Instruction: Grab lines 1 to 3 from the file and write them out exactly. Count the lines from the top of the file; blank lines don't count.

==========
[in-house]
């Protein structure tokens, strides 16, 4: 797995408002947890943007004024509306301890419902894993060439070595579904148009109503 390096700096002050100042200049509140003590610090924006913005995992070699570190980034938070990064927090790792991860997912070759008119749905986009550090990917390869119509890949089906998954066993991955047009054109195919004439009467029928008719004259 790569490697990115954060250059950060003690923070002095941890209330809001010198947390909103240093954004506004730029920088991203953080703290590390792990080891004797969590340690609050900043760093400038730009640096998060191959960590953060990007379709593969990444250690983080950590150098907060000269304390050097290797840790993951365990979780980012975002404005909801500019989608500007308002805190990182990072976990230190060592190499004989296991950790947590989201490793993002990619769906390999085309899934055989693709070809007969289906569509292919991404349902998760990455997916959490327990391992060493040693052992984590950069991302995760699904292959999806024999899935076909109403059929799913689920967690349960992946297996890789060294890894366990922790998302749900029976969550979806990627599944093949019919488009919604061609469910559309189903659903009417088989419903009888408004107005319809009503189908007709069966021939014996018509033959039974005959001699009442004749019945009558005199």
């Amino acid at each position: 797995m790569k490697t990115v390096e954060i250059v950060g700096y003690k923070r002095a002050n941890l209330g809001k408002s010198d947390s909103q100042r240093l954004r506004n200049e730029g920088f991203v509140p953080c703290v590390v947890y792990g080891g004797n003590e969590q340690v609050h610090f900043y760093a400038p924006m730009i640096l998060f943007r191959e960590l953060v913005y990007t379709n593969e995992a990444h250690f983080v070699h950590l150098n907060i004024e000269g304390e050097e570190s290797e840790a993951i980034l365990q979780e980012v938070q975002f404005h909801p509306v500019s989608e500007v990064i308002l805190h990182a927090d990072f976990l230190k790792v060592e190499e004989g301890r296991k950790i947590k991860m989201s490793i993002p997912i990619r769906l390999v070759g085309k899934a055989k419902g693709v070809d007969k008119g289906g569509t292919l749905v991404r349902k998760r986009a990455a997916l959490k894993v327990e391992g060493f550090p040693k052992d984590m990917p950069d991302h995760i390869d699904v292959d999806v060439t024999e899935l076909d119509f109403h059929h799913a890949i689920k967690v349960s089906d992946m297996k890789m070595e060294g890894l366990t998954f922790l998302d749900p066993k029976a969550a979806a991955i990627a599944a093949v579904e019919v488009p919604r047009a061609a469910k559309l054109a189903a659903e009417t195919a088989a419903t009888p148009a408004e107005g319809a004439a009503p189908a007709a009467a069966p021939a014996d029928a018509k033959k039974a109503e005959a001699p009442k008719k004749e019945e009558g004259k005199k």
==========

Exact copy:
[in-house]
């Protein structure tokens, strides 16, 4: 797995408002947890943007004024509306301890419902894993060439070595579904148009109503 390096700096002050100042200049509140003590610090924006913005995992070699570190980034938070990064927090790792991860997912070759008119749905986009550090990917390869119509890949089906998954066993991955047009054109195919004439009467029928008719004259 790569490697990115954060250059950060003690923070002095941890209330809001010198947390909103240093954004506004730029920088991203953080703290590390792990080891004797969590340690609050900043760093400038730009640096998060191959960590953060990007379709593969990444250690983080950590150098907060000269304390050097290797840790993951365990979780980012975002404005909801500019989608500007308002805190990182990072976990230190060592190499004989296991950790947590989201490793993002990619769906390999085309899934055989693709070809007969289906569509292919991404349902998760990455997916959490327990391992060493040693052992984590950069991302995760699904292959999806024999899935076909109403059929799913689920967690349960992946297996890789060294890894366990922790998302749900029976969550979806990627599944093949019919488009919604061609469910559309189903659903009417088989419903009888408004107005319809009503189908007709069966021939014996018509033959039974005959001699009442004749019945009558005199």
């Amino acid at each position: 797995m790569k490697t990115v390096e954060i250059v950060g700096y003690k923070r002095a002050n941890l209330g809001k408002s010198d947390s909103q100042r240093l954004r506004n200049e730029g920088f991203v509140p953080c703290v590390v947890y792990g080891g004797n003590e969590q340690v609050h610090f900043y760093a400038p924006m730009i640096l998060f943007r191959e960590l953060v913005y990007t379709n593969e995992a990444h250690f983080v070699h950590l150098n907060i004024e000269g304390e050097e570190s290797e840790a993951i980034l365990q979780e980012v938070q975002f404005h909801p509306v500019s989608e500007v990064i308002l805190h990182a927090d990072f976990l230190k790792v060592e190499e004989g301890r296991k950790i947590k991860m989201s490793i993002p997912i990619r769906l390999v070759g085309k899934a055989k419902g693709v070809d007969k008119g289906g569509t292919l749905v991404r349902k998760r986009a990455a997916l959490k894993v327990e391992g060493f550090p040693k052992d984590m990917p950069d991302h995760i390869d699904v292959d999806v060439t024999e899935l076909d119509f109403h059929h799913a890949i689920k967690v349960s089906d992946m297996k890789m070595e060294g890894l366990t998954f922790l998302d749900p066993k029976a969550a979806a991955i990627a599944a093949v579904e019919v488009p919604r047009a061609a469910k559309l054109a189903a659903e009417t195919a088989a419903t009888p148009a408004e107005g319809a004439a009503p189908a007709a009467a069966p021939a014996d029928a018509k033959k039974a109503e005959a001699p009442k008719k004749e019945e009558g004259k005199k």